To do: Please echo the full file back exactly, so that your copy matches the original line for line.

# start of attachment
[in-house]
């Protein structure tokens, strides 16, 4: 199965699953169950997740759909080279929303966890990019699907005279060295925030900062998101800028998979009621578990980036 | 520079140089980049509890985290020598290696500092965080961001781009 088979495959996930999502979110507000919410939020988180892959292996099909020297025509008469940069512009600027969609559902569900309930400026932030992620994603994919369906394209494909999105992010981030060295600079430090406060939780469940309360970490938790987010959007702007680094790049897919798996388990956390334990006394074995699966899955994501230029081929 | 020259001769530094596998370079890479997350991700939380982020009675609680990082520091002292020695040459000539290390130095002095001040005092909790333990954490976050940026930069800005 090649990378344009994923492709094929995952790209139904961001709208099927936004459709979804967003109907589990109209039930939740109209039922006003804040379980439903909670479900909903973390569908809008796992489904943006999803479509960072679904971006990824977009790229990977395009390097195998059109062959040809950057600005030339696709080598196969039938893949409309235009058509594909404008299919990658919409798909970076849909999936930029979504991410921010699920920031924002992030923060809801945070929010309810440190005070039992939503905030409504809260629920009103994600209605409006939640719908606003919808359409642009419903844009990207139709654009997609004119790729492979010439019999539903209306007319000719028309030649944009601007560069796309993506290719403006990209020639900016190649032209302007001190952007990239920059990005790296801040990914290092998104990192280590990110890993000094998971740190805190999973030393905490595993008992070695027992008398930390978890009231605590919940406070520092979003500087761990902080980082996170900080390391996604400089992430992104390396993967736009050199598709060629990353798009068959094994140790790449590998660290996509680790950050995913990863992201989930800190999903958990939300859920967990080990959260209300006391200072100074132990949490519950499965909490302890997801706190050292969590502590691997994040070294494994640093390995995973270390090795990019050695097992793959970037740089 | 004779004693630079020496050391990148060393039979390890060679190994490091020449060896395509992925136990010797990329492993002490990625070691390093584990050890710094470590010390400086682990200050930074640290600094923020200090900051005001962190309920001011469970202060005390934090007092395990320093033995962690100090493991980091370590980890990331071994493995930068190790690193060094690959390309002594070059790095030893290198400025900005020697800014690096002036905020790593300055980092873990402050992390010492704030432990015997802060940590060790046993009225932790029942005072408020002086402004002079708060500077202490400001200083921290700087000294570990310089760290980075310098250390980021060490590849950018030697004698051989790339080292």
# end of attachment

[in-house]
């Protein structure tokens, strides 16, 4: 199965699953169950997740759909080279929303966890990019699907005279060295925030900062998101800028998979009621578990980036 | 520079140089980049509890985290020598290696500092965080961001781009 088979495959996930999502979110507000919410939020988180892959292996099909020297025509008469940069512009600027969609559902569900309930400026932030992620994603994919369906394209494909999105992010981030060295600079430090406060939780469940309360970490938790987010959007702007680094790049897919798996388990956390334990006394074995699966899955994501230029081929 | 020259001769530094596998370079890479997350991700939380982020009675609680990082520091002292020695040459000539290390130095002095001040005092909790333990954490976050940026930069800005 090649990378344009994923492709094929995952790209139904961001709208099927936004459709979804967003109907589990109209039930939740109209039922006003804040379980439903909670479900909903973390569908809008796992489904943006999803479509960072679904971006990824977009790229990977395009390097195998059109062959040809950057600005030339696709080598196969039938893949409309235009058509594909404008299919990658919409798909970076849909999936930029979504991410921010699920920031924002992030923060809801945070929010309810440190005070039992939503905030409504809260629920009103994600209605409006939640719908606003919808359409642009419903844009990207139709654009997609004119790729492979010439019999539903209306007319000719028309030649944009601007560069796309993506290719403006990209020639900016190649032209302007001190952007990239920059990005790296801040990914290092998104990192280590990110890993000094998971740190805190999973030393905490595993008992070695027992008398930390978890009231605590919940406070520092979003500087761990902080980082996170900080390391996604400089992430992104390396993967736009050199598709060629990353798009068959094994140790790449590998660290996509680790950050995913990863992201989930800190999903958990939300859920967990080990959260209300006391200072100074132990949490519950499965909490302890997801706190050292969590502590691997994040070294494994640093390995995973270390090795990019050695097992793959970037740089 | 004779004693630079020496050391990148060393039979390890060679190994490091020449060896395509992925136990010797990329492993002490990625070691390093584990050890710094470590010390400086682990200050930074640290600094923020200090900051005001962190309920001011469970202060005390934090007092395990320093033995962690100090493991980091370590980890990331071994493995930068190790690193060094690959390309002594070059790095030893290198400025900005020697800014690096002036905020790593300055980092873990402050992390010492704030432990015997802060940590060790046993009225932790029942005072408020002086402004002079708060500077202490400001200083921290700087000294570990310089760290980075310098250390980021060490590849950018030697004698051989790339080292």